The History of the Castle Veterinary Group
The practice came into being with the qualification as a veterinary surgeon of Charles Abraham Parsons, son of a Werrington blacksmith. Until that point “horse doctoring” and treatment of farm livestock was only provided for locally by blacksmiths or patent medicine suppliers. The exact date of his qualifying is not known but is thought to be in the early 1880’s.
Parsons & Vickery
By 1888 he took into partnership another vet, one John Tucker Vickery, a man remembered by some of our older clients as a great lover of cider (or more or less any kind of alcohol!) He drove a pony and jingle, although often he was not so much driving as being transported whilst lying propped up against the rear of the jingle with the shafts pointed towards heaven. The pony fortunately knew its way home from all points of the compass and would always travel at the trot both uphill and down.
Charles Abraham Parsons died in December 1905 and was succeeded in the partnership by his son, Charles Colin Parsons, in November 1906. In April 1916 Charles Colin Parsons accepted a commission in the Army Veterinary Corps (later to become the Royal Army Veterinary Corps) for the duration of the remainder of the First World War. After his return from the war the partnership continued until 1924 when John Tucker Vickery retired. Tales abound of John Vickery being called to attend a sick animal and, after an initial examination, requesting the farmer to bring out any cider or whisky he might have for the benefit of the unfortunate animal. On the farmer’s return John Vickery would pronounce that the animal appeared to have taken a turn for the better and promptly consume the drink saying, “ I think I need this more than ‘e do.”
Parsons & Campbell
In 1934 Charles Robert Parsons joined his father in the practice and after the end of the Second World War they took John David Campbell, known as “Jock”, as a partner. He had qualified at the end of the war and joined the Royal Army Veterinary Corps in 1945 spending some time in the Middle East. The practice by this time was shifting its emphasis from horse work to farm livestock with the blossoming of agriculture and the rise of the tractor. The name of the practice in this era was Parsons & Campbell.
C.C. Parsons continued to work in the practice until the age of 85, when it is thought that he died as a result of pneumonia contracted on a frosty morning whilst attempting to replace a prolapsed uterus in a cow. Further partners joined in the 1950’s (John Mann and Alan Barraclough), and yet more in the 1960’s (David Pearson, Ian Stewart and George Sutherland).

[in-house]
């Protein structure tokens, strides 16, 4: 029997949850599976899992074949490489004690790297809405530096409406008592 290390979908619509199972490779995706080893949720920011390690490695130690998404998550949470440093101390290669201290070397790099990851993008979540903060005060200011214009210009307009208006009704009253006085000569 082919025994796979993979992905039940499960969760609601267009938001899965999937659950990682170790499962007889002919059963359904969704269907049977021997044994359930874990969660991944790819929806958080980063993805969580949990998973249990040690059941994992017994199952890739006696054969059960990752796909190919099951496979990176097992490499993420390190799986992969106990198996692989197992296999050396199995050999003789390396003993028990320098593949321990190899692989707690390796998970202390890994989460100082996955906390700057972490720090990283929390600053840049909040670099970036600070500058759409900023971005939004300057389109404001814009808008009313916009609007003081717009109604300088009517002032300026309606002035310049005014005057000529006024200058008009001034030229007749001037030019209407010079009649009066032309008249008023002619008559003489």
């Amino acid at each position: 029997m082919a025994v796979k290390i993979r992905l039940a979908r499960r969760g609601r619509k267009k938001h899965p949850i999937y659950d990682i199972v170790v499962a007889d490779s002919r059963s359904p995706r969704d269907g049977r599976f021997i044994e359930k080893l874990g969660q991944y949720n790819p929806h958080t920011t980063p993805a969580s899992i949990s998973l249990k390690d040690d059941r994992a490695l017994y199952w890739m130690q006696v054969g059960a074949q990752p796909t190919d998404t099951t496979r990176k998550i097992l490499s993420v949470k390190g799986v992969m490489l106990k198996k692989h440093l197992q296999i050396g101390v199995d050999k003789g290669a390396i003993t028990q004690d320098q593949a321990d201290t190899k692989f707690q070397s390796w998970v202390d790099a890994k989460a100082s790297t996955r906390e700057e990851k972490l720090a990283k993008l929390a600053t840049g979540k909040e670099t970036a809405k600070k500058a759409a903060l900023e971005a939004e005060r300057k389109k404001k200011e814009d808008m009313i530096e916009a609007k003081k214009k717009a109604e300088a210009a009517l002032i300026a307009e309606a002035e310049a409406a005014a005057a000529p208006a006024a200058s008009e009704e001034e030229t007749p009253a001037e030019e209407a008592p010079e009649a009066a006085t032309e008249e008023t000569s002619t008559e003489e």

In 1973 Martin Vivian, who had worked in the practice since 1968, became a partner following the retirement of the last remaining Parsons (CRP). By now the practice consisted of 8 vets, 7 of which were partners.
The Castle Veterinary Group
With the retirement of JD Campbell at the end of 1979 the name was changed to Castle Veterinary Group. Tim Bebbington became a partner in 1995 and Helen Howgill, who had joined the practice in 1994, became a partner in 2000. The next partner to join was Mark Tucker, who may well be familiar to those of you from the Tavistock area, and the most recent partner is Claire Waters.
Exeter Street to Pennygillam
The practice premises were originally situated in the old stables adjoining the Parsons family home in Exeter Street in Launceston. Following a major extension in 1976 the practice continued to be based there, but by 1986 it was decided that new premises were needed away from the centre of the town. Over the next ten years almost every available vacant building or green field site was explored until finally, in the spring of 1996, the premises at Pennygillam were purchased. Previously these had been a fork-lift truck depot and conversion began in the autumn and was completed in March 1997. The official opening by “All Creatures Great & Small” actor Robert Hardy took place in April 1997. At the time of the move Small Animal work accounted for only 10%, but today has reached almost 40%. Veterinary surgeon numbers too have increased from 9 to 12 to accommodate the additional Small Animal work.
Castle Veterinary Group Ltd., Bridge Cottage
In April 2003 Nigel Hicks’ practice at Bridge Cottage, Lifton was purchased and it began trading using the same veterinary staff as the Castle Vet Group. Nigel has continued to work with us having begun his career at Parsons and Campbell in 1974 prior to starting his own practice. The successful integration of this business with that of the Castle Vet Group has given us valuable insight into how to practically provide good service to a large number of new clients